If the exposure to Hollywood films beyond the small number admitted under the quota system comes primarily from home video or one’s computer screen, the most popular domestic films are often seen in theaters. For example, one authoritative survey of the audience for the popular New Year’s Films (hesui pian), which tend to be comedies, action films, or costume epics and are shown each year between December and February, found that 61.5 percent saw such films in theaters, 50.8 percent watched them on the Internet, 40.4 percent watched the DVDs, and 23.6 percent saw them on television. Such surveys also make clear that the large majority of the audience for these films—as is the case with Hollywood films—is young people. One survey found that 46.6 percent of the audience was between the ages of fifteen and twenty-five, with another 29.8 percent between the ages of twenty-six and thirty-five. For summer films a similar survey found that 61.1 percent of the audience were between the ages of eighteen and twenty-nine and a further 11.7 percent were seventeen or below.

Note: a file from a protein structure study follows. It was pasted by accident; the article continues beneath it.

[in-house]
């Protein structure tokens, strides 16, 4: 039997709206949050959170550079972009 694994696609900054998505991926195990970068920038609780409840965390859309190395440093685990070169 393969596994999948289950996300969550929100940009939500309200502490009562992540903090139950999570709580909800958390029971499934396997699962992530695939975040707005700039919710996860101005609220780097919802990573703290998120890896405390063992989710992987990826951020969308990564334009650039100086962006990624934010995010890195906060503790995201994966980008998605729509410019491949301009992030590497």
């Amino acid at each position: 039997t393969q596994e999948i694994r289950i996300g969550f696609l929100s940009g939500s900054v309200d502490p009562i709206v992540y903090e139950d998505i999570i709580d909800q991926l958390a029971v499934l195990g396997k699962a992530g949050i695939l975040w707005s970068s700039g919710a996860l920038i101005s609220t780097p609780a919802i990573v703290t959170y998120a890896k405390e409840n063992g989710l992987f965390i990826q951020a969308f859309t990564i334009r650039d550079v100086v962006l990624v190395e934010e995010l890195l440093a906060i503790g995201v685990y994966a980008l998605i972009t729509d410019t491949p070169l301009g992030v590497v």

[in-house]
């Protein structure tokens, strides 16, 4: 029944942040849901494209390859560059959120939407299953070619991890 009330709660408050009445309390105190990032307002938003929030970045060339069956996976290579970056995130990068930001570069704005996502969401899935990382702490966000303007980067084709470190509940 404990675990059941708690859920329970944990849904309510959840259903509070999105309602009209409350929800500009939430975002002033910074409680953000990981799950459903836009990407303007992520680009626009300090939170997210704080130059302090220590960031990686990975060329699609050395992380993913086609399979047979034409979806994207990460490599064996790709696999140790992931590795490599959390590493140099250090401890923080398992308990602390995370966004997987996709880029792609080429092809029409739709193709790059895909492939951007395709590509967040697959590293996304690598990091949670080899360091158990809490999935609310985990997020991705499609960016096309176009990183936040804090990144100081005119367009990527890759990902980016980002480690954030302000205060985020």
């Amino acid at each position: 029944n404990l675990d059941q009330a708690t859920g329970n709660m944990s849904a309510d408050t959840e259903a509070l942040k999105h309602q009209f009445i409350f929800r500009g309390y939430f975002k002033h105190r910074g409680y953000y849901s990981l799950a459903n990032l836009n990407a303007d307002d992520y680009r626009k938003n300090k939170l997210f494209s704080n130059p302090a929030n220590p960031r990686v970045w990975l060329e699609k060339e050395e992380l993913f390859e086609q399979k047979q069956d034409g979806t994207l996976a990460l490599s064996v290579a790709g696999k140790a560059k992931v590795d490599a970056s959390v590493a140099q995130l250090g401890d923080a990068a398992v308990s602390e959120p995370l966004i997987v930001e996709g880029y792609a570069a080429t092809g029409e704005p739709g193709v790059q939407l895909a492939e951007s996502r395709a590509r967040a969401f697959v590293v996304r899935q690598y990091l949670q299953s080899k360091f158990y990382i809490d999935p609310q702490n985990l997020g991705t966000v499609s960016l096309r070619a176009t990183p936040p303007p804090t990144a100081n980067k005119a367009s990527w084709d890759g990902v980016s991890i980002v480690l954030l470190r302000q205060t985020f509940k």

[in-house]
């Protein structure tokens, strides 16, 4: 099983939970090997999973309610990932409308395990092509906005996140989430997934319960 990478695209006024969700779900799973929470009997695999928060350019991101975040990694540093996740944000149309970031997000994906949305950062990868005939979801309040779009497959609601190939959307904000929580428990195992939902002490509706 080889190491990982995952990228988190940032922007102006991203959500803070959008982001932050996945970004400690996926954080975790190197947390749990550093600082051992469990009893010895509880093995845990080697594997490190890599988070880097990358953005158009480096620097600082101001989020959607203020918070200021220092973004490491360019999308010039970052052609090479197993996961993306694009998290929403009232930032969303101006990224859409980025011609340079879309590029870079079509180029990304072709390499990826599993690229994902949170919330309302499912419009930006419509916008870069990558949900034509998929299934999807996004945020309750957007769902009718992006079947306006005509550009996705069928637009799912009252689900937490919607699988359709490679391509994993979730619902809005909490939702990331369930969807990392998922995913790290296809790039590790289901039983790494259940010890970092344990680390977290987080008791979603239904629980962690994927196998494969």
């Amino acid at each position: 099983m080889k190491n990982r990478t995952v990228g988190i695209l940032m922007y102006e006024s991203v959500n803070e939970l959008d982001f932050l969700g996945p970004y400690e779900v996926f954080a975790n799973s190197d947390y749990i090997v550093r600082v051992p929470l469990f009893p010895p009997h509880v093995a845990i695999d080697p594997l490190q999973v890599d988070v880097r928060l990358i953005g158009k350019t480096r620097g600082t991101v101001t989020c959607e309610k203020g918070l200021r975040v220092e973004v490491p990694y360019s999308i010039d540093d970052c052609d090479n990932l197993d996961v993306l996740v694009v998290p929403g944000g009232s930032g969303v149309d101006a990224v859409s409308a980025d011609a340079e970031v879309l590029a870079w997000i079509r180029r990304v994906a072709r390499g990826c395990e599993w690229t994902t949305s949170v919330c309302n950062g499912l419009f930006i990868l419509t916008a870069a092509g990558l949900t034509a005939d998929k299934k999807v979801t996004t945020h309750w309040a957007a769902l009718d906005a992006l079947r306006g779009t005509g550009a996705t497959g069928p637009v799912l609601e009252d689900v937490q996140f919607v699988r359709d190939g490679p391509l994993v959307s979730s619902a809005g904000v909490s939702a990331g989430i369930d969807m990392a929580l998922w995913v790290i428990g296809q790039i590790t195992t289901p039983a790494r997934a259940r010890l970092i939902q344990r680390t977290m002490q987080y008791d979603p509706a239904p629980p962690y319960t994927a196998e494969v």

Given the widespread availability of Hollywood films in China, how do Chinese youth assess these films in comparison to Chinese films? It is difficult to present an accurate picture because of restrictions on the theatrical showings of Hollywood films and the banning or editing of edgy or controversial Chinese films. However, it is worth examining briefly some box office data. Even with restrictions, Hollywood films have done very well in the Chinese market, generally taking around forty to forty-six percent of the box office in the last five years. Before China’s film agreement with Hong Kong in 2003, that effectively removed Hong Kong films from the import category, Hollywood routinely had well over fifty percent of the China film market. The most popular film of all time in China is still Titanic, which brought in 320 million Chinese Yuan in 1998, twenty percent of the total market that year. The most popular film in recent years was Transformers in 2007, with a box office take of 207 million Yuan.